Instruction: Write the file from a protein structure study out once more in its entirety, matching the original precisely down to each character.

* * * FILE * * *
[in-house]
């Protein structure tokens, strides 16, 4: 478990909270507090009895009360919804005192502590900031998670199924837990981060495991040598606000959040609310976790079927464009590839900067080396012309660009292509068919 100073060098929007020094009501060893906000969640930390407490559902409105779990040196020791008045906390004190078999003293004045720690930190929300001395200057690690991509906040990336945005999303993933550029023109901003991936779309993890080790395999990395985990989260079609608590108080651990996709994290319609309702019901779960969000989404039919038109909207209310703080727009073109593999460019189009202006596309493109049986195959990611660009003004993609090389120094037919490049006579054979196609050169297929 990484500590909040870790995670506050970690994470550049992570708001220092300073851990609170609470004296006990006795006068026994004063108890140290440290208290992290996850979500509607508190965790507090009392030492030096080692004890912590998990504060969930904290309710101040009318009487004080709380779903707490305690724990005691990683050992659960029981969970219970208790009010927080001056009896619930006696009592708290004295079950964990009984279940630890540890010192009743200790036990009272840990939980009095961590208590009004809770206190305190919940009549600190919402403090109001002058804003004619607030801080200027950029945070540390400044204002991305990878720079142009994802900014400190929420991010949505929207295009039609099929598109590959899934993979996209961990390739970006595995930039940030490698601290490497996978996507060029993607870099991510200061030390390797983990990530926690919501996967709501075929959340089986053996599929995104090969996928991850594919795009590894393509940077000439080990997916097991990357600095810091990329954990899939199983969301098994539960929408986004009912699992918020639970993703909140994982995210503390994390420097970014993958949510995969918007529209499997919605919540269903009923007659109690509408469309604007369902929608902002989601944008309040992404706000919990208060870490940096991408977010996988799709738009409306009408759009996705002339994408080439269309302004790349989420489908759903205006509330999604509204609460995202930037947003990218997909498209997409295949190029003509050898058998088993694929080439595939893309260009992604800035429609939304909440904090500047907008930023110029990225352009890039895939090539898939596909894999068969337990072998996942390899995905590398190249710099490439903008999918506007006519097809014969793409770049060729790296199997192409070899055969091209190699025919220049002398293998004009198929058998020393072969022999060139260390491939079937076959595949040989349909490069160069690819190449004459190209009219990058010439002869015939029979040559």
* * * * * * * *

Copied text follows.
[in-house]
């Protein structure tokens, strides 16, 4: 478990909270507090009895009360919804005192502590900031998670199924837990981060495991040598606000959040609310976790079927464009590839900067080396012309660009292509068919 100073060098929007020094009501060893906000969640930390407490559902409105779990040196020791008045906390004190078999003293004045720690930190929300001395200057690690991509906040990336945005999303993933550029023109901003991936779309993890080790395999990395985990989260079609608590108080651990996709994290319609309702019901779960969000989404039919038109909207209310703080727009073109593999460019189009202006596309493109049986195959990611660009003004993609090389120094037919490049006579054979196609050169297929 990484500590909040870790995670506050970690994470550049992570708001220092300073851990609170609470004296006990006795006068026994004063108890140290440290208290992290996850979500509607508190965790507090009392030492030096080692004890912590998990504060969930904290309710101040009318009487004080709380779903707490305690724990005691990683050992659960029981969970219970208790009010927080001056009896619930006696009592708290004295079950964990009984279940630890540890010192009743200790036990009272840990939980009095961590208590009004809770206190305190919940009549600190919402403090109001002058804003004619607030801080200027950029945070540390400044204002991305990878720079142009994802900014400190929420991010949505929207295009039609099929598109590959899934993979996209961990390739970006595995930039940030490698601290490497996978996507060029993607870099991510200061030390390797983990990530926690919501996967709501075929959340089986053996599929995104090969996928991850594919795009590894393509940077000439080990997916097991990357600095810091990329954990899939199983969301098994539960929408986004009912699992918020639970993703909140994982995210503390994390420097970014993958949510995969918007529209499997919605919540269903009923007659109690509408469309604007369902929608902002989601944008309040992404706000919990208060870490940096991408977010996988799709738009409306009408759009996705002339994408080439269309302004790349989420489908759903205006509330999604509204609460995202930037947003990218997909498209997409295949190029003509050898058998088993694929080439595939893309260009992604800035429609939304909440904090500047907008930023110029990225352009890039895939090539898939596909894999068969337990072998996942390899995905590398190249710099490439903008999918506007006519097809014969793409770049060729790296199997192409070899055969091209190699025919220049002398293998004009198929058998020393072969022999060139260390491939079937076959595949040989349909490069160069690819190449004459190209009219990058010439002869015939029979040559």